Cover: An epidemiologic study of episodes of back pain care

An epidemiologic study of episodes of back pain care

Published 1997

by Paul G. Shekelle, Martin Markovich, Rachel Louie

Purchase Print Copy

 Format
Add to Cart Paperback6 pages Free

This study describes the epidemiology and risk/prognostic factors for back pain episodes of care in a population representing the nonelderly in the United States. Claims forms from the RAND Health Insurance Experiment, a randomized controlled trial of the use of health services, were analyzed. Claims forms were selected if one of the patient-designated reasons for the visit was back pain. Visits were grouped into episodes of care. Descriptive statistics were calculated for episodes. Multivariate logistic regression was used to calculate adjusted odds ratios for independent explanatory sociodemographic and health status variables associated with back pain episodes of care. The study concludes that back pain episodes of care occur commonly in the adult U.S. population, but usually are brief and recur infrequently.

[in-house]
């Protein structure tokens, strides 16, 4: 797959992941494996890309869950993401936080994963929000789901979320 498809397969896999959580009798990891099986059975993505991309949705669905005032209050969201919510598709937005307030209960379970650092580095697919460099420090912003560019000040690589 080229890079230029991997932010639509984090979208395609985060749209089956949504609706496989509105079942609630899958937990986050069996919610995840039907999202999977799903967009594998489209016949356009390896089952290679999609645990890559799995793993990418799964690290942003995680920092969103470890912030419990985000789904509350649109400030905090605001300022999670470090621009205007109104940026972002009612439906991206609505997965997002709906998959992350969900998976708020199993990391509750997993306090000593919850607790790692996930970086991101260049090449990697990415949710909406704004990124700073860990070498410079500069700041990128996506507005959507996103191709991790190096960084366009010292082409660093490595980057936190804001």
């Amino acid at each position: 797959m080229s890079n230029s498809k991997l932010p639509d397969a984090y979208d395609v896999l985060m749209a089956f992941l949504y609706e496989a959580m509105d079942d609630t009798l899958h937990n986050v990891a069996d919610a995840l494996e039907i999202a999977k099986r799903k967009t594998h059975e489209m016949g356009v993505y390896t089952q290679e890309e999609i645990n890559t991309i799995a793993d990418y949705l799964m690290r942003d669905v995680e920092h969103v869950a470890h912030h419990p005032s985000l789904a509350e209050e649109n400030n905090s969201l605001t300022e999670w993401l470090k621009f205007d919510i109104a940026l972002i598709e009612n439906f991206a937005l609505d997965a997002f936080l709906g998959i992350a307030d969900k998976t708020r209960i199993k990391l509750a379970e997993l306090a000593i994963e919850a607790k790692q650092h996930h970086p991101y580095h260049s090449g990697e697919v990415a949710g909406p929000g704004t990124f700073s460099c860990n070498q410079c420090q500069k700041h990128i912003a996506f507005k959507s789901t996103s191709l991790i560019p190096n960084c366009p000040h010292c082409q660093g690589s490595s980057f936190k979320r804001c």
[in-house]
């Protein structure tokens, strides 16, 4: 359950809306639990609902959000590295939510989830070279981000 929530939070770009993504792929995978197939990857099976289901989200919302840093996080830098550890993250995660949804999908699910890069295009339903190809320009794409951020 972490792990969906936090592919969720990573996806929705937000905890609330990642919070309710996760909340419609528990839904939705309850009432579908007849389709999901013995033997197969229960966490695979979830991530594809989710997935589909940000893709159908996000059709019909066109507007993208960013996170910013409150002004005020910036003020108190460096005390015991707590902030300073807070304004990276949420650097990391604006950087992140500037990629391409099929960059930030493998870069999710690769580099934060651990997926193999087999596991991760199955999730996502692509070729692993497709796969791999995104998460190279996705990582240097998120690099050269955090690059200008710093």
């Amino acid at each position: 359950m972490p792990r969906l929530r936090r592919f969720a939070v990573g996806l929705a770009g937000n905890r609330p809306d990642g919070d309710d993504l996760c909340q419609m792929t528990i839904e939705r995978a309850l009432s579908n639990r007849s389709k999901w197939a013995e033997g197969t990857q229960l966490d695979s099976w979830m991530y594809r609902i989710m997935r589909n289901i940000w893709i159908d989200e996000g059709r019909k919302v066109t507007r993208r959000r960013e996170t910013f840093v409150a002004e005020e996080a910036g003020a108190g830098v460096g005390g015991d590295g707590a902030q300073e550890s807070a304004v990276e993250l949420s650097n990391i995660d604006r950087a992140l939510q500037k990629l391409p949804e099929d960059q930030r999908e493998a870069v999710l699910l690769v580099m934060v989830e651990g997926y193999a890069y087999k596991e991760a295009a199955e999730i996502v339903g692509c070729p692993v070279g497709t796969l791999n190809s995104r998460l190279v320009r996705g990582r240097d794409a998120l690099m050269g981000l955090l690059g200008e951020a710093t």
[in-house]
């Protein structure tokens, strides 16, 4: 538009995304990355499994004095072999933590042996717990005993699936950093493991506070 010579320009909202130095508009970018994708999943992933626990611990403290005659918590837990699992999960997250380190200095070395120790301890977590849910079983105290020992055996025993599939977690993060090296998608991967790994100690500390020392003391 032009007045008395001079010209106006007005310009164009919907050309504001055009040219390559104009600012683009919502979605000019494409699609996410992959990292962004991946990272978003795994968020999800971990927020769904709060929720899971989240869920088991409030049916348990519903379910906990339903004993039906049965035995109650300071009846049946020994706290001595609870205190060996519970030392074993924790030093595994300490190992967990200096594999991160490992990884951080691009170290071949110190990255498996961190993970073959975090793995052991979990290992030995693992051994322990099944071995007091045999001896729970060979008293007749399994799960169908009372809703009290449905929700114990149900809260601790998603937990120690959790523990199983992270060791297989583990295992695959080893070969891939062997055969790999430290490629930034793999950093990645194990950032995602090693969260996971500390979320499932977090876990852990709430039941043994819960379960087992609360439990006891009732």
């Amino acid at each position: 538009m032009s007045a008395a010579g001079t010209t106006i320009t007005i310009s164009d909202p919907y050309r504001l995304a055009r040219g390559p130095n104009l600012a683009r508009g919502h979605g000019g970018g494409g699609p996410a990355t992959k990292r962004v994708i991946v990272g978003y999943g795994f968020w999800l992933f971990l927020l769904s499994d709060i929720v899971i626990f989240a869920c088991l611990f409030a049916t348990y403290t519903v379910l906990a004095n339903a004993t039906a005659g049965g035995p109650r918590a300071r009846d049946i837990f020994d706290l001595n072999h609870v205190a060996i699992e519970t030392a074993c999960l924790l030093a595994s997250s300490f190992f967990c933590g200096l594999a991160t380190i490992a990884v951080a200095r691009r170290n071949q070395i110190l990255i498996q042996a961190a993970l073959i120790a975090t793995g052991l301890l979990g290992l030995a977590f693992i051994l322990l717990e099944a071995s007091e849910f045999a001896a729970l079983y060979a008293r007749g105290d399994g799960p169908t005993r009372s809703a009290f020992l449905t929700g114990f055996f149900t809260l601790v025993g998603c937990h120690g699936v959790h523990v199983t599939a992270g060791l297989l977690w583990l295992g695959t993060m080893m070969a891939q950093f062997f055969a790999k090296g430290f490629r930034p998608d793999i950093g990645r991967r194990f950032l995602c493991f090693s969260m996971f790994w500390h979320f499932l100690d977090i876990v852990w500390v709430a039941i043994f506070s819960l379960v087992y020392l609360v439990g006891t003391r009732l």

Originally published in: Spine, v. 20, no. 15, August 1, 1995, pp. 1668-1673.

This report is part of the RAND reprint series. The Reprint was a product of RAND from 1992 to 2011 that represented previously published journal articles, book chapters, and reports with the permission of the publisher. RAND reprints were formally reviewed in accordance with the publisher's editorial policy and compliant with RAND's rigorous quality assurance standards for quality and objectivity. For select current RAND journal articles, see External Publications.

This document and trademark(s) contained herein are protected by law. This representation of RAND intellectual property is provided for noncommercial use only. Unauthorized posting of this publication online is prohibited; linking directly to this product page is encouraged. Permission is required from RAND to reproduce, or reuse in another form, any of its research documents for commercial purposes. For information on reprint and reuse permissions, please visit www.rand.org/pubs/permissions.

RAND is a nonprofit institution that helps improve policy and decisionmaking through research and analysis. RAND's publications do not necessarily reflect the opinions of its research clients and sponsors.